Brexit: Mike Pence signals strong support for Johnson on EU talks

US vice-president’s robust support for Britain had not been expected at Farmleigh event

US vice-president Mike Pence during a joint news conference with Taoiseach Leo Varadkar at Farmleigh House in Dublin. Photograph: Liam McBurney/PA Wire

US vice-president Mike Pence during a joint news conference with Taoiseach Leo Varadkar at Farmleigh House in Dublin. Photograph: Liam McBurney/PA Wire

 

US vice-president Mike Pence has indicated strong backing for the UK and prime minister Boris Johnson in its negotiations with the European Union on Brexit.

Following a lunch meeting with Taoiseach Leo Varadkar during his two-day visit to Ireland, Mr Pence said Ireland and the European Union should “negotiate in good faith with prime minister Johnson and to work to reach an agreement to respect UK sovereignty and minimise disruption to commerce”.

The robust support for Britain had not been expected. For his part Mr Varadkar said the impact that a hard border would have on Ireland would be substantial and “deeply destructive”.

“That is why we must stand our ground on the withdrawal agreement. An agreement which was carefully negotiated to overcome all these risks,” he said.

He asked Mr Pence “to bring the message back to Washington with you”.

However while Mr Pence said that the US recognised the unique challenge with the Border, he emphasised US support for the UK’s decision to leave the EU.

Mr Varadkar said Mr Pence’s visit had come at a critical time in our history, with Brexit less than two months away.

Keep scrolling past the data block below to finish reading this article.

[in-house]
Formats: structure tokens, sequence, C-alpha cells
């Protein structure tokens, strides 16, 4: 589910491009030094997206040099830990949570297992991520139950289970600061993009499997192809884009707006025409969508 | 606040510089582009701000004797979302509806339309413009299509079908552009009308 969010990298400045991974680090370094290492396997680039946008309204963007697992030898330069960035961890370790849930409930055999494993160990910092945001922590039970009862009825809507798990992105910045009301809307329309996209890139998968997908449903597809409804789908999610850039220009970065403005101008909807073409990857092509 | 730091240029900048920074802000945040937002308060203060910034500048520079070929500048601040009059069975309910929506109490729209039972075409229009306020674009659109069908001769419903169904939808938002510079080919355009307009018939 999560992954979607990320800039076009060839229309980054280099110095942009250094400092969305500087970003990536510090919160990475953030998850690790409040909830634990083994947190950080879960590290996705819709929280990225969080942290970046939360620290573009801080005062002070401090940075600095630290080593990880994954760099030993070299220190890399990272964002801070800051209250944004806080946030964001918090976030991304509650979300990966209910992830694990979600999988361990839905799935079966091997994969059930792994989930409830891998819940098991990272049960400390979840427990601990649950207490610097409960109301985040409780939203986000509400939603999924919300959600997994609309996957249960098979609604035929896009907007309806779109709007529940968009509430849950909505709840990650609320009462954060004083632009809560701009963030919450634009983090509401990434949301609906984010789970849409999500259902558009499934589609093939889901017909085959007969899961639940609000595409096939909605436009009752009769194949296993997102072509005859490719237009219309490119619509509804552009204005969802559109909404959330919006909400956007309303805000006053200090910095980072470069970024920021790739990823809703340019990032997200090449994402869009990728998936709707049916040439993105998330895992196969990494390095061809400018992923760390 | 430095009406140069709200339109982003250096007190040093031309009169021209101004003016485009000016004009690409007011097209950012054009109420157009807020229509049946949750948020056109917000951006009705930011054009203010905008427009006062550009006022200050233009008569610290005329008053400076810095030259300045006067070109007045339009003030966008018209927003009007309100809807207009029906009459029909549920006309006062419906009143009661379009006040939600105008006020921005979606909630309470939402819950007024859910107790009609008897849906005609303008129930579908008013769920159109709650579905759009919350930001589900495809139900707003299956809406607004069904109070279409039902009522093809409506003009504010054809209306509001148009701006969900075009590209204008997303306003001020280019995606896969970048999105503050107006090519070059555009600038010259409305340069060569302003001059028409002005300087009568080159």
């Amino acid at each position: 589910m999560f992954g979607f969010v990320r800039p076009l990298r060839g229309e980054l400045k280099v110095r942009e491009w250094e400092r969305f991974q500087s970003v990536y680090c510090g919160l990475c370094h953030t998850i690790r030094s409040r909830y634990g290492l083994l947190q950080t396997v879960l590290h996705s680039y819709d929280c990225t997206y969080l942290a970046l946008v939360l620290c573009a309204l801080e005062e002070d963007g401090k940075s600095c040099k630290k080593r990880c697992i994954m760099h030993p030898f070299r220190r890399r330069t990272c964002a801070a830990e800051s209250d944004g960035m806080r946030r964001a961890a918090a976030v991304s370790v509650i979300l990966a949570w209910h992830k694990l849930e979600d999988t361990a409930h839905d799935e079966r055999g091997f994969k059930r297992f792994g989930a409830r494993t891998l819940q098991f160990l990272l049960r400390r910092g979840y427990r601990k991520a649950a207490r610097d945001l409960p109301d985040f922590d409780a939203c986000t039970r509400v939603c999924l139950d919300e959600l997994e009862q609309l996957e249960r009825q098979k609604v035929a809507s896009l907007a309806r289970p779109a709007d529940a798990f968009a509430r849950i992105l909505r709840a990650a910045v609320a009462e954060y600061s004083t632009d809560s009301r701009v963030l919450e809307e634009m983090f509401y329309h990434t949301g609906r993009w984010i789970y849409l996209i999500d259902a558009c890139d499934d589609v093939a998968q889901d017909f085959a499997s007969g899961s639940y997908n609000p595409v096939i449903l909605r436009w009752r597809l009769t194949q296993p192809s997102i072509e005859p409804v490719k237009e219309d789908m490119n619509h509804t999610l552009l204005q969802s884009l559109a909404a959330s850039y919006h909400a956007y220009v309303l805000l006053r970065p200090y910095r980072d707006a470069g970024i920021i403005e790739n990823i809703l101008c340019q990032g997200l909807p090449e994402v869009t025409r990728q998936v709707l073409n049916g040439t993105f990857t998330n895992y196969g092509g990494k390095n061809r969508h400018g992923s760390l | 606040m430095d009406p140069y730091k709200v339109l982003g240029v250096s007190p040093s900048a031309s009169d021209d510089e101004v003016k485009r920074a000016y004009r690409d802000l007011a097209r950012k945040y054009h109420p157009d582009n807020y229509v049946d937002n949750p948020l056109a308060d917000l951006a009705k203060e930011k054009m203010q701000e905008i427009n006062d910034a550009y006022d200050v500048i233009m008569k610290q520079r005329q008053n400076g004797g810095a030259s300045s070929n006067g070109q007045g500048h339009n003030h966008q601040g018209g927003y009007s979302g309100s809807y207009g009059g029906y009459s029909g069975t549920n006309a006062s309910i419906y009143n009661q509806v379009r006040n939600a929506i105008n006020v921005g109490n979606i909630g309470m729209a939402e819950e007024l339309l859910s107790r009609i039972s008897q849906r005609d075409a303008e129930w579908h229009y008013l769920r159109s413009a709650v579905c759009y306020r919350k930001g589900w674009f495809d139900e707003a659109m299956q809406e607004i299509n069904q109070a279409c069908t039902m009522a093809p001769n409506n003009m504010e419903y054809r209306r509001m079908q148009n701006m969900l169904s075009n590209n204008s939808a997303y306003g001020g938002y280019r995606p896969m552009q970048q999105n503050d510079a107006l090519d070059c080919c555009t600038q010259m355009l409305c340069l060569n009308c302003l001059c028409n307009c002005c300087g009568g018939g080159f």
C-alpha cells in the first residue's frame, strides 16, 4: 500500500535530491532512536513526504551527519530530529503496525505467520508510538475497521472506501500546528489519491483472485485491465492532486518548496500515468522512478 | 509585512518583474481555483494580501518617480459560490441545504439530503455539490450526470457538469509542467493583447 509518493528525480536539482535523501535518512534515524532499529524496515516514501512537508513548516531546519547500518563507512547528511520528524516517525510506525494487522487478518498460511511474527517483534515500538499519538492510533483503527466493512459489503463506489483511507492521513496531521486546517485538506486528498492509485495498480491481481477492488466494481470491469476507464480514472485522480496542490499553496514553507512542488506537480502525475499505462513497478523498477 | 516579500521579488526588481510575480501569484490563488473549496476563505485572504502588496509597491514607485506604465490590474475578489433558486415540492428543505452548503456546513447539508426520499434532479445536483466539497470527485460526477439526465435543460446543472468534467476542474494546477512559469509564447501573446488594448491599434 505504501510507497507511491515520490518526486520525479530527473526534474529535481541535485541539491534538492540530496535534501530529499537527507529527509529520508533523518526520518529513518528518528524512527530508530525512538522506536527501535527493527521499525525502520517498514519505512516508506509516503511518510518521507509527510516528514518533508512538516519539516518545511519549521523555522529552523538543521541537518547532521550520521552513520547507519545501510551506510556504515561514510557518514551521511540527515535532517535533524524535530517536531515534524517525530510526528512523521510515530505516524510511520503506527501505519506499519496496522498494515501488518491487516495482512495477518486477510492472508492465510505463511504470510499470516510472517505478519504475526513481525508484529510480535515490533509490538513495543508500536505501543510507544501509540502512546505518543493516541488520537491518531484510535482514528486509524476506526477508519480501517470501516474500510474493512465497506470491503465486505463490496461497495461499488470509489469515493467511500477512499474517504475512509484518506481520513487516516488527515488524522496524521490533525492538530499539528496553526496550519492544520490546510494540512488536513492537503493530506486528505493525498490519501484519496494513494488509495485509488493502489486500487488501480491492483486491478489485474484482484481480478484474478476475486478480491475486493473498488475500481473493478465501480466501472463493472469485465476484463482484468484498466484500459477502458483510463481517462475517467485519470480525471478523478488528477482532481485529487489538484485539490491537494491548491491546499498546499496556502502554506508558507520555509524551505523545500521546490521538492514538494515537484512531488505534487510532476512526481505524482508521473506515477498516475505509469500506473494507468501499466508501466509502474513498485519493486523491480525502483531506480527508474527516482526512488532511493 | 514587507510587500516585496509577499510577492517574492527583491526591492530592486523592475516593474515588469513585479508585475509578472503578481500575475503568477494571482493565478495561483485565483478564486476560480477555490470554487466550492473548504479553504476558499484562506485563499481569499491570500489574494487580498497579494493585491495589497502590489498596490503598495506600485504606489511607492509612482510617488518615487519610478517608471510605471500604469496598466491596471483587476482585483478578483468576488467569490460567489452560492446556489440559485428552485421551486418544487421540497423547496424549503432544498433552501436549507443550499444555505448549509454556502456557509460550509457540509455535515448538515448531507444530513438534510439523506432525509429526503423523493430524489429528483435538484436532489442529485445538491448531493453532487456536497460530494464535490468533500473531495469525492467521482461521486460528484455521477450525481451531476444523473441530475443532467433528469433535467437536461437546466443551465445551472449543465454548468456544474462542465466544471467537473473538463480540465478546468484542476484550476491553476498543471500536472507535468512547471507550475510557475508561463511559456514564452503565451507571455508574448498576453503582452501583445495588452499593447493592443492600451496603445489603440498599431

“Divergence between the UK and the EU means that the return of a hard border on this island is a very real risk. I know that you understand the impact a hard border will have on us on this island.”

He instanced barriers to trade, movement of people, and the risk to the Belfast Agreement.

“This is not a problem of our making. It is one we want to solve through an orderly Brexit and a withdrawal agreement that guarantees no re-emergence of a hard border on this island.”

Cybersecurity concerns

Mr Pence leaves Ireland on Wednesday for London where he is expected to meet Mr Johnson.

The vice-president also described his first visit to Ireland in 1981, describing the time he spent in Ireland as a “formative period in my life”.

He also thanked the Irish Government for the role played by Shannon Airport as an “important hub” for the US.

“We are grateful for that Irish hospitality for our troops as they deploy and they come home,” he said.

Cybersecurity was also a focus of the discussion between Mr Varadkar and Mr Pence, said the vice-president. Mr Pence said that allies needed to find 5G alternatives to Huawei, the Chinese telecoms provider which has a strong presence in Ireland.